Wednesday, January 16, 2013

Response to RiP!: A Remix Manifesto

CC Rod Begbie
The documentary RiP!: A Remix Manifesto was informative, eye-opening and enjoyable. I always recognized the problem of copyrighting ideas, but I never gave it much thought until this film. A lot of it has to do with the fact that using other people's intellectual property is somewhat of a second nature to me. It is so common with our generation that I don't view mixing other peoples music or video as illegal at all. I'm somewhat surprised that I actually haven't gotten in trouble yet, especially since I'm so careless about it. That's not to say I download music and mix videos regularly, but I've had my fair share of creativity and creation with other peoples' work.

Despite this film and theme being relatively new to me, I find that a lot of my beliefs already align with that of the documentary. I am critical of personal property in many facets of life, but copyrighting personal ideas does not make sense to me. As the video states, it is just another way for large corporate businesses to take our money, while disregarding what is best for societal advancement. The comparison between audio-visual copyrights and that of medical ideas and innovations is a great point, because an older audiences may not understand our need to remix and create music, but they must understand the need to advance medical technologies and improve health.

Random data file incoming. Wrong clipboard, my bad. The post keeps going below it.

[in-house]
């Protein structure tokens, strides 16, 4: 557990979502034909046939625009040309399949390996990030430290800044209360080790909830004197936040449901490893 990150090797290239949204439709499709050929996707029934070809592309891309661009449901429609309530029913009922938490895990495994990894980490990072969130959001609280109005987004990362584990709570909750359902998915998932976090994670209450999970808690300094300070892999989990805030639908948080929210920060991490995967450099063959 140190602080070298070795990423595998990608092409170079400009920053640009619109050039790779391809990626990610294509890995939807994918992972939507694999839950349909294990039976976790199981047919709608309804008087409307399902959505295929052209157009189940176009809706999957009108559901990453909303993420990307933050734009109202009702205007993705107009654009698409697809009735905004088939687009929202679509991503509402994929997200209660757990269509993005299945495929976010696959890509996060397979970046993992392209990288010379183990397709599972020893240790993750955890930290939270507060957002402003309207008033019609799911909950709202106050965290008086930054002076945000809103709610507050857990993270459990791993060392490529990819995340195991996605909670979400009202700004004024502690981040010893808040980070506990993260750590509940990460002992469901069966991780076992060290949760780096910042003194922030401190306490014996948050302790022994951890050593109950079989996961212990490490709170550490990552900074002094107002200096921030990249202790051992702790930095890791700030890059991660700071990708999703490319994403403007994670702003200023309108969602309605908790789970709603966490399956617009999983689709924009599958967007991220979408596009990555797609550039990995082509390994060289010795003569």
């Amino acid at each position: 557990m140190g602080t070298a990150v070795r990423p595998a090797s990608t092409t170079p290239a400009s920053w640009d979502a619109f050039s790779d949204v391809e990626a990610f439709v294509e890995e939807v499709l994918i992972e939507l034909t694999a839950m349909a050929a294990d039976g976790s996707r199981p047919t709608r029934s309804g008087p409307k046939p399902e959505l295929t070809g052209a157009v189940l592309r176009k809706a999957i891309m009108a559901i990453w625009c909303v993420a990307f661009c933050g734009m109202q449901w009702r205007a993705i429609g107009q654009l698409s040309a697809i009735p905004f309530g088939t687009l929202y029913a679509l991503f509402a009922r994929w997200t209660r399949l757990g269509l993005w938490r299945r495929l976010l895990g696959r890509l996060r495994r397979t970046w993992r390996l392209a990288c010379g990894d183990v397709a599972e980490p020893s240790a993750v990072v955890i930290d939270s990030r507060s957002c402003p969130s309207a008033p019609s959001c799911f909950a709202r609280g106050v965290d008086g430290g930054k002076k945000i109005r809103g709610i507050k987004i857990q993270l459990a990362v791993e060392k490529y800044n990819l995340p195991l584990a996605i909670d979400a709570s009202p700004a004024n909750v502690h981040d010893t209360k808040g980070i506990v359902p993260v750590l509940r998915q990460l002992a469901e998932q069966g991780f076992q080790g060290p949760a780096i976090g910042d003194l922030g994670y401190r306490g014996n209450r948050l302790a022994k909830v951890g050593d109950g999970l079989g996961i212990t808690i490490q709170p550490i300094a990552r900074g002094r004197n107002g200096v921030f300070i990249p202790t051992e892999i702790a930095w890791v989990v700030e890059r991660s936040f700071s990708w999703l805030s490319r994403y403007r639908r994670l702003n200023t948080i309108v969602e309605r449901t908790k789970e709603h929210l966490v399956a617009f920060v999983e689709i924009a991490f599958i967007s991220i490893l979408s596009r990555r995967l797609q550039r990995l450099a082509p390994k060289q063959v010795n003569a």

Along with the film, I also view Brazil as a great, progressing country. I am somewhat bias because I studied there and plan to return after I graduate college. When I was in Brazil, though, I do remember all of the mash-ups of popular American and Brazilian music. At the time, I never thought of it as a grand, global statement- it was just something that Brazilians loved to do and dance to. Now I see Brazil as an even more amazing place than I already have, which I didn't think was possible.

There is a lot more to be said about this documentary, especially regarding how most new ideas are recycled from the past. It is impossible to grow as a society if we are not allowed to build upon other ideas to make them stronger. Many fundamental concepts have already been created, intellectually. These are the building blocks of culture, science, or whatever else it may be. Now it is the greedy government's job to put profit aside and let culture advancement flourish.

1 comment:

  1. A serious, thoughtful post.

    What I wonder about is the future, though. What will it look like in twenty, thirty years, if these forces--the regular person's casual use of copyrighted material (for youtube, reddit, whatever) in order to tell their own stories and the muscular responses of the rights holders. It's hard to see, I feel like.

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